About JV Kohl
Who developed your human pheromone-enhanced product?
James Vaughn Kohl has worked as a clinical laboratory scientist since 1974, and he has devoted more than twenty-five years to researching the relationship between the sense of smell and the development of human sexual preferences. Unlike many researchers who work with non-human subjects, clinical laboratory scientists use the latest technology from many scientific disciplines to perform a variety of specialized diagnostic medical testing on people.
James V. Kohl is certified with the American Society for Clinical Pathology, American Society for Clinical Laboratory Science, and the American Medical Technologists. He is a member of the Society for Neuroscience, the Society for Behavioral Neuroendocrinology, the Association for Chemoreception Sciences, the Society for the Scientific Study of Sexuality, the International Society for Human Ethology and Mensa, the international high IQ society.
Kohl began presenting his findings to the scientific community in 1992, and continues to present to, and publish for, diverse scientific and lay audiences, while constantly monitoring the scientific presses for new information that is relevant to the development of his initial and ongoing conceptualization of human pheromones.
Presentations: James V. Kohl was invited to participate during the prestigious International Behavioral Development Symposium: Biological Basis of Sexual Orientation and Sex-Typical Behavior (1995), which is reported here: “… 89 scientists participated… [T]he conference was… the first to assemble virtually all the top researchers in the field.” He returned to participate in the equally prestigious second symposium held in2000, and the third symposium held in 2005.
Publications: His 2001 peer-reviewed journal publication Human Pheromones: Integrating Neuroendocrinology and Ethology (with distinguished colleagues from Vienna) detailed the role of human pheromones in heterosexual attraction, and received The Zdenek Klein award for the best paper linking hormones and behavior. James Kohl recently contributed a book chapter on human pheromones to the Handbook of the Evolution of Human Sexuality. “The Mind’s Eyes: Human Pheromones, Neuroscience, and Male Sexual Preferences” was simultaneously published in the Journal of Psychology & Human Sexuality. For his most recent publication, he received the 2007 Reiss Theory Award from the Foundation for the Scientific Study of Sexuality (FSSS). The award is given annually for the best social science article, chapter, or book published in the previous year in which theoretical explanations of human sexual attitudes and behaviors are developed.
In conjunction with the award, Kohl was an invited plenary session speaker at the annual meeting of the Society for the Scientific Study of Sexuality (SSSS) in November, 2007, which was held in Indianapolis, Indiana.
In 1996, James Kohl established the Internet domain pheromones.com as an information source – when the concept of human pheromones was a new concept. Pheromones.com continues to include the latest information that supports Kohl’s biologically based model for the development of human sexual preferences. This is one reason why James V. Kohl is considered by many to be the foremost internationally known authority on human pheromones.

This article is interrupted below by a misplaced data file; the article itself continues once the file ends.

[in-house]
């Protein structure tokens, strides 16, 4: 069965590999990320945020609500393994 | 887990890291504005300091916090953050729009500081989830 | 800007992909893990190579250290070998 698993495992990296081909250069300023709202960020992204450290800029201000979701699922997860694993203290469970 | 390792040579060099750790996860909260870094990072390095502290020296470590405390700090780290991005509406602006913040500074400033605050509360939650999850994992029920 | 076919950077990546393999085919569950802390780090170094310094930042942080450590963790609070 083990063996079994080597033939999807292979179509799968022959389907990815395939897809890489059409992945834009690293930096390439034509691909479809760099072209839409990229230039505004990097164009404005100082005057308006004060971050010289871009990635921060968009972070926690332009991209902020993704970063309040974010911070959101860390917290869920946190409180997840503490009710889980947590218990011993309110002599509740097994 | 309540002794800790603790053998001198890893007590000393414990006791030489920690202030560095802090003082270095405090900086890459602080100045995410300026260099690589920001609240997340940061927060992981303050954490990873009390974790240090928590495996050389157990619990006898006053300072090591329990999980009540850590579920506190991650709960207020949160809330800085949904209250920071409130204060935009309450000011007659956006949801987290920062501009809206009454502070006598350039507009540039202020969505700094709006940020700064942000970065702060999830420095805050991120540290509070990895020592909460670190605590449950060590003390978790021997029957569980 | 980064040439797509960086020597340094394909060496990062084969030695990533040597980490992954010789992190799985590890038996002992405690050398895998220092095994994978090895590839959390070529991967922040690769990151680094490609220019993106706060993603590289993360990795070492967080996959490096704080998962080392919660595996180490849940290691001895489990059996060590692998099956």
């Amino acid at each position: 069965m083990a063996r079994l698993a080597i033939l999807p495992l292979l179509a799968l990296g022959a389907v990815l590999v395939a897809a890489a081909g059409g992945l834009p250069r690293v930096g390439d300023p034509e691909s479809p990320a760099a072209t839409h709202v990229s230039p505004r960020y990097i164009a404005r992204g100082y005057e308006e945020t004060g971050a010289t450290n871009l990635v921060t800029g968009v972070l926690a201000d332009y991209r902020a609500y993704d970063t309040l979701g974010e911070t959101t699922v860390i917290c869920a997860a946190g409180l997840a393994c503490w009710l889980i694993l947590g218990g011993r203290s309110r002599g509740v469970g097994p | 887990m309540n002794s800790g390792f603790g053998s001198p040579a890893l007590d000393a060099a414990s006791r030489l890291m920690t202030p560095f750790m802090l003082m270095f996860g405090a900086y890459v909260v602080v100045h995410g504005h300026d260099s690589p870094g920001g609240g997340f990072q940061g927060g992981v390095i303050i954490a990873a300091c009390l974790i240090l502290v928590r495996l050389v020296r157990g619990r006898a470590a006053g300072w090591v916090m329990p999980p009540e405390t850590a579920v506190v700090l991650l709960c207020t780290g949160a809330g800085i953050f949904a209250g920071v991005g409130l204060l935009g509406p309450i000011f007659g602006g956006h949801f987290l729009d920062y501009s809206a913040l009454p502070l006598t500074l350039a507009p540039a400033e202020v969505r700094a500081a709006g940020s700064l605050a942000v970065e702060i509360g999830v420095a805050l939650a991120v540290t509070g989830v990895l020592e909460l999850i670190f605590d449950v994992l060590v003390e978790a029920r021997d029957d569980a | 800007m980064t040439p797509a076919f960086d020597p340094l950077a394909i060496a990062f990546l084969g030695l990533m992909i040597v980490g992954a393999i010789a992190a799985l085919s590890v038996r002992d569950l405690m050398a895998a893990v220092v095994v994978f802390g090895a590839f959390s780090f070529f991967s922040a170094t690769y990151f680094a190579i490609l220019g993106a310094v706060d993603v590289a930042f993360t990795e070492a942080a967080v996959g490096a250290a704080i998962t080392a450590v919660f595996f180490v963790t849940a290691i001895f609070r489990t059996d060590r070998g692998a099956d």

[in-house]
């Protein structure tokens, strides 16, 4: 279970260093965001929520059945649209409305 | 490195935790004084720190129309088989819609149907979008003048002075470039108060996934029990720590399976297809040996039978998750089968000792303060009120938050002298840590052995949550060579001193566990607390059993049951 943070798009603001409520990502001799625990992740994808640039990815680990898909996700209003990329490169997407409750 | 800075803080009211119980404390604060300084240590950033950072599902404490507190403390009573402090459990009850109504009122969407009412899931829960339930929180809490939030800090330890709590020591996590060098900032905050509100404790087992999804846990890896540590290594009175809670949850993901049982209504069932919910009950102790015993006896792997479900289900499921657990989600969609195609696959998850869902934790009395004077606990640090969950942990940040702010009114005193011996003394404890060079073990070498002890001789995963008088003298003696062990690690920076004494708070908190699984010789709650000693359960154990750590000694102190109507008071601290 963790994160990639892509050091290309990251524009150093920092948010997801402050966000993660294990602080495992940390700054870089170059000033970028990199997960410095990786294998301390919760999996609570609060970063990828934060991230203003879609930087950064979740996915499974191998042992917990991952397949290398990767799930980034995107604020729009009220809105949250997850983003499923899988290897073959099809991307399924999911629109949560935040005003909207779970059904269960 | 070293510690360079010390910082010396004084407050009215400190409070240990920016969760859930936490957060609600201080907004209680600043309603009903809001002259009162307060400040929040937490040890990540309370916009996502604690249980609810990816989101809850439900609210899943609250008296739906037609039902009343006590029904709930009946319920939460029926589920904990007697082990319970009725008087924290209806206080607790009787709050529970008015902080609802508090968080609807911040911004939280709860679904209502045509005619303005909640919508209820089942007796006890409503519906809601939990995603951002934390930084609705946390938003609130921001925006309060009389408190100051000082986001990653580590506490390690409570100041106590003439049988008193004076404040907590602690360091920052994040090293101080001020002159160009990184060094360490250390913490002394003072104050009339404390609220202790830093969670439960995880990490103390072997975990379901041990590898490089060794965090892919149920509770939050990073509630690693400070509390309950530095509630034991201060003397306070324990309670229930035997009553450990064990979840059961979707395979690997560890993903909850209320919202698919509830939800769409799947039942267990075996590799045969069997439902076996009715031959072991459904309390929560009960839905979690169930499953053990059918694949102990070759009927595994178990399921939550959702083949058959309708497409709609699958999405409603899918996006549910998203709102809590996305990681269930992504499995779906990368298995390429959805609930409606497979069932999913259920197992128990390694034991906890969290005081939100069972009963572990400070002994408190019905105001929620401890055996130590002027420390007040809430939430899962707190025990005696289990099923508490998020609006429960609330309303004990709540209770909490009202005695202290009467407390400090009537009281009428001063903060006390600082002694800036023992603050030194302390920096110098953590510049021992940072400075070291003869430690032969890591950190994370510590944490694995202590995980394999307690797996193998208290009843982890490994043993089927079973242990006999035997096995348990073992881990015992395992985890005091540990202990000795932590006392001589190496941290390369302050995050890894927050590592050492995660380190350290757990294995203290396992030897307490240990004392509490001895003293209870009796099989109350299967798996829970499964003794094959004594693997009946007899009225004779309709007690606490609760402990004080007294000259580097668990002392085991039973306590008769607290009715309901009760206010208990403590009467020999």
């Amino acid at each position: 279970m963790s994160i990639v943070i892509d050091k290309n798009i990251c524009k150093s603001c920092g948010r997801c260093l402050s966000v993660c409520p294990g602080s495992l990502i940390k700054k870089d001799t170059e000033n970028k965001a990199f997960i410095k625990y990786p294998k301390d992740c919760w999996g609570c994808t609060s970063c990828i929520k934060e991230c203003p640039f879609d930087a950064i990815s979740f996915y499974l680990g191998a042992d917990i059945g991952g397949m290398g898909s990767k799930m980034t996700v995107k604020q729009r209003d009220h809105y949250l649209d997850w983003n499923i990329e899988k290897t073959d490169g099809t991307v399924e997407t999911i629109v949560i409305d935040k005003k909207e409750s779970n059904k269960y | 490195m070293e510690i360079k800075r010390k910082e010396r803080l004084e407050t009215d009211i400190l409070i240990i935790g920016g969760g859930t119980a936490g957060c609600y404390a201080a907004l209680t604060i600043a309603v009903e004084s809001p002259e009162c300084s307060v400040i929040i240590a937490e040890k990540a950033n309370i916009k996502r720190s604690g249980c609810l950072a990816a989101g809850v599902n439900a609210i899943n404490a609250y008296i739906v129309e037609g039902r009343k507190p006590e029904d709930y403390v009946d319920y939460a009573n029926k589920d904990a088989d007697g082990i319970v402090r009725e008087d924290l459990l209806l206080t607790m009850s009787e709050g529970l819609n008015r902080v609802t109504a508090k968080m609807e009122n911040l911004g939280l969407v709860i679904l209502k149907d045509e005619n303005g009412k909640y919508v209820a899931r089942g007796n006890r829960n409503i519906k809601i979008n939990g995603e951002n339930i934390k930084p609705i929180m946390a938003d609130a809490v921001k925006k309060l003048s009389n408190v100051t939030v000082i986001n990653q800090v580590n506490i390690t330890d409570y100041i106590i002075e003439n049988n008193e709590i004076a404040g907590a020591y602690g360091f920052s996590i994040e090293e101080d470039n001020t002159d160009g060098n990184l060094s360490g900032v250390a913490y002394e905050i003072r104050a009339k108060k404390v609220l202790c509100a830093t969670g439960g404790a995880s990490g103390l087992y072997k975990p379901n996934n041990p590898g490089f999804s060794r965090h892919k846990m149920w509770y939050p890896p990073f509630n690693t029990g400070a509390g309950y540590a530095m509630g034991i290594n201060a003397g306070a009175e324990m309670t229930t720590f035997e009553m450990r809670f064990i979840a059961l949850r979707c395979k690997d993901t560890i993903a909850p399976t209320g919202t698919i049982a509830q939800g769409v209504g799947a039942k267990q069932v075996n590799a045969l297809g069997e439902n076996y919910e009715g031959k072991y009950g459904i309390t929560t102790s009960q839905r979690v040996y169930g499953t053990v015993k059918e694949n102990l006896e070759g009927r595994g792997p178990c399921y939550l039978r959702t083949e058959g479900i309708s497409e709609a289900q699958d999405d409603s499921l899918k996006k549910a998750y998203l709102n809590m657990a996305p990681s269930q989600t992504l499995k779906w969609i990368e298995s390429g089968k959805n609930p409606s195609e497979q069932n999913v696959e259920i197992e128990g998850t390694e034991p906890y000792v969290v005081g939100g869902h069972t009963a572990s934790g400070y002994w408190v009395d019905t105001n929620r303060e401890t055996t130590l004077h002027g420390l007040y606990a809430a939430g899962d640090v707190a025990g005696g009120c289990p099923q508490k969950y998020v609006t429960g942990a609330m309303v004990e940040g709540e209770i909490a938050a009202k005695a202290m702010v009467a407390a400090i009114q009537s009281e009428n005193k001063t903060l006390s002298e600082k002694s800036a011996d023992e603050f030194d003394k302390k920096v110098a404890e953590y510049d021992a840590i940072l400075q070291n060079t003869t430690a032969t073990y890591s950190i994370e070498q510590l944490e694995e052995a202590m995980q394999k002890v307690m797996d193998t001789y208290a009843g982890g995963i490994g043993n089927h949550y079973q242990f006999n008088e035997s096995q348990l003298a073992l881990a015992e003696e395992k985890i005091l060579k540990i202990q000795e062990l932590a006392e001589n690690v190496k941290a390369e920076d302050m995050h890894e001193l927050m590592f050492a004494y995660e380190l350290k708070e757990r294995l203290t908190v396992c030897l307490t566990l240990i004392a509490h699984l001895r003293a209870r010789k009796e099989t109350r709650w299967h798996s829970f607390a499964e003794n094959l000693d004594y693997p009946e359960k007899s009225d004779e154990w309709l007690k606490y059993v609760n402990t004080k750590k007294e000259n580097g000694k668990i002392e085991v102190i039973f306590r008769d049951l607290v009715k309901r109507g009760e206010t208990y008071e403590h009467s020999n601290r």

James V. Kohl’s 1995 book was released in 2002 as an updated paperback edition. Kohl’s concept of human pheromones, which was first presented in 1992, is no longer new. Using a wealth of published research findings, he has fully detailed the overwhelming evidence for the effect of pheromones on physiology and their unconscious affect on human sexual preferences and human sexual behavior. Recently, Kohl integrated scientific evidence that pinpoints the physiological effects of pheromones by linking them to genes in hormone-secreting cells of tissue in a specific area of the brain that is primarily involved in the integration of olfactory and visual input, and in the development of human sexual preferences.
Additional Presentations and Publications:
Kohl, J.V. (2007) The Mind’s Eyes: Modeling the Development of Diverse Sexual Preferences. Society for the Scientific Study of Sexuality 50th Annual Meeting November 6-11, Indianapolis, Indiana.
Kelahan, L., Hoffmann, H., Kohl, J.V. (2007) [Putative human pheromones] may condition a human hormonal effect/behavioral affect. Society for the Scientific Study of Sexuality 50th Annual Meeting November 6-11, Indianapolis, Indiana
Kelahan, L., Hoffmann, H., Kohl, J.V. (2007) [Putative human pheromones] may condition a human hormonal effect/behavioral affect. Association for Chemoreception Sciences 29th Annual Meeting April 25-29 Sarasota, Florida.
Kohl, JV (2006) The Mind’s Eyes: Human Pheromones, Neuroscience, and Male Sexual Preferences. Journal of Psychology & Human Sexuality. 18 (4) 313-369.
Kohl, JV (2006) The Mind’s Eyes: Human Pheromones, Neuroscience, and Male Sexual Preferences. Society for the Scientific Study of Sexuality Annual Meeting, Las Vegas, Nevada. November 9-12.
Kohl, JV (2005) Human Pheromones, Neuroscience, and Male Homosexual Orientation. International Behavioral Development Symposium. Minot, ND, Aug 3-6. This symposium presentation is linked to an introductory article: Perfuming the Mind in the Fall 2005/Winter 2006 issue of Entelechy: Mind and Culture.
Kohl, JV (2004) Book Review: Pheromones and Animal Behaviour: Communication by Smell and Taste by Tristram D. Wyatt. Cambridge University Press, 2003.
Kohl, JV (2003) Human Pheromones; current information. Pheromone Conference, March 21-23, Laughlin, Nevada.
Kohl, JV (2003) Book Review: The Emperor of Scent: A Story of Perfume, Obsession and the Last Mystery of the Senses by Chandler Burr. New York: Random House (2003). Reviewed by James Vaughn Kohl.
Kohl, JV and Francoeur, RT (2002) The Scent of Eros: Mysteries of Odor in Human Sexuality (updated paperback edition). available here:
Kohl, JV (2002) Homosexual Orientation in Males: Human Pheromones and Neuroscience: neuroendocrinology: The Bulletin for Section #44 (Psychotherapy) of the World Psychiatric Association and the Across-Species Comparisons and Psychopathology Society 3 (2), 19-24.